When so much has been invested, it is understandable that the focus is on quantifiable results. And what is easier to quantify than medals? Especially gold medals. For Olympic committees, national sport federations, sponsors, athletes, and the media, that is the currency of the Games. But the relevance of the Olympics to a world facing so many challenges – historic refugee flows, a brutal seven-year war in Syria, persistent poverty, and many others – is in something deeper. It is in faith, perseverance, and resilience. In determination and grit. In dedication to an ideal, and the tenacity to stick to it. 

In short, it is a championing of the human spirit and its ability to rise above the challenges and disappointments of life on Earth.

I saw it in five-time Olympian Kelly Clark’s grace and poise after finishing fourth in the snowboarding halfpipe, behind two young women whom she had mentored and supported.

I saw it in the finish line hugs and smiles of the US women’s cross-country ski team, which had been dreaming of a medal in the 4 x 5 km relay for years, but never recovered from a 1-minute deficit after the first leg. Their embrace of Sophie Caldwell, who skied a brave but tough opening leg, was a beautiful expression of the team culture that yielded America’s first gold medal in the sport just a few days later.

I saw it in figure skater Nathan Chen’s gutsy performance in the free skate, putting down six quad jumps after a hugely disappointing short program left him in 17th. That comeback underscored his central philosophy: Never give up.

But it was alpine racer Mikaela Shiffrin, the world’s best female slalom skier, who finally articulated for me what I had seen in these athletes, and in the Knierims’ performance. 

“It’s the Olympics, and for me that’s about showing heart and passion as much as it is about medals,” she wrote on Instagram after finishing fourth in her signature event, the day after an emotional win in the giant slalom left her drained. “It’s not necessarily the medalists who get the most out of the Olympics. It’s those who are willing to strip down to nothing and bear their soul for their love of the game. That is so much greater than Gold, Silver, or Bronze.

“We all want a medal, but not everyone will get one. Some are going to leave here feeling like heroes, some will leave heartbroken, and some will have had moments when [they] felt both – because we care. That is real. That is life. It’s amazing and terrifying and wonderful and brutal and exciting and nerve racking and beautiful. And honestly, I’m just so grateful to be part of that.”

You've read  of  free articles. Subscribe to continue.
Real news can be honest, hopeful, credible, constructive.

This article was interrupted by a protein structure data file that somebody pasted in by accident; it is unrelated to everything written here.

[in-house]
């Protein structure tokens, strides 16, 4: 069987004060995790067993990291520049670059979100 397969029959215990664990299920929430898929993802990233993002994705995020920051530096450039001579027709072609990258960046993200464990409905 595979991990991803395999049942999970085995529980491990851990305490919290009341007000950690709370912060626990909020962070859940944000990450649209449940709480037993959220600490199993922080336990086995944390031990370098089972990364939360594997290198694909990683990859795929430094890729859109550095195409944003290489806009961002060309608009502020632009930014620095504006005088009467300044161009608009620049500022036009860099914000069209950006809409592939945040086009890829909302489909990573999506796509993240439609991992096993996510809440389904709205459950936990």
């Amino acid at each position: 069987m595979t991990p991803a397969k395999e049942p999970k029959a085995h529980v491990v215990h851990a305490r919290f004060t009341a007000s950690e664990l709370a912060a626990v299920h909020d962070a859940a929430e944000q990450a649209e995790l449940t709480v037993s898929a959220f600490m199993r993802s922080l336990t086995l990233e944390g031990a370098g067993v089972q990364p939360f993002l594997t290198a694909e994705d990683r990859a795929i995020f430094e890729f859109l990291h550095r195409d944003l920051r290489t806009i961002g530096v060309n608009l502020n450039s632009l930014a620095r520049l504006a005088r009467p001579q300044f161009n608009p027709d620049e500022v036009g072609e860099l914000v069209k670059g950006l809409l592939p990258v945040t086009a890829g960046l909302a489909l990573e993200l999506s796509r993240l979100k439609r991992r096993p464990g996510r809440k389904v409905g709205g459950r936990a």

What is the Monitor difference? Tackling the tough headlines – with humanity. Listening to sources – with respect. Seeing the story that others are missing by reporting what so often gets overlooked: the values that connect us. That’s Monitor reporting – news that changes how you see the world.

Dear Reader,

About a year ago, I happened upon this statement about the Monitor in the Harvard Business Review – under the charming heading of “do things that don’t interest you”:

“Many things that end up” being meaningful, writes social scientist Joseph Grenny, “have come from conference workshops, articles, or online videos that began as a chore and ended with an insight. My work in Kenya, for example, was heavily influenced by a Christian Science Monitor article I had forced myself to read 10 years earlier. Sometimes, we call things ‘boring’ simply because they lie outside the box we are currently in.”

If you were to come up with a punchline to a joke about the Monitor, that would probably be it. We’re seen as being global, fair, insightful, and perhaps a bit too earnest. We’re the bran muffin of journalism.

But you know what? We change lives. And I’m going to argue that we change lives precisely because we force open that too-small box that most human beings think they live in.

The Monitor is a peculiar little publication that’s hard for the world to figure out. We’re run by a church, but we’re not only for church members and we’re not about converting people. We’re known as being fair even as the world becomes as polarized as at any time since the newspaper’s founding in 1908.

We have a mission beyond circulation, we want to bridge divides. We’re about kicking down the door of thought everywhere and saying, “You are bigger and more capable than you realize. And we can prove it.”

If you’re looking for bran muffin journalism, you can subscribe to the Monitor for $15. You’ll get the Monitor Weekly magazine, the Monitor Daily email, and unlimited access to CSMonitor.com.

QR Code to Letter from Pyeongchang: Finding beauty in the Olympic struggle
Read this article in
QR Code to Subscription page
Start your subscription today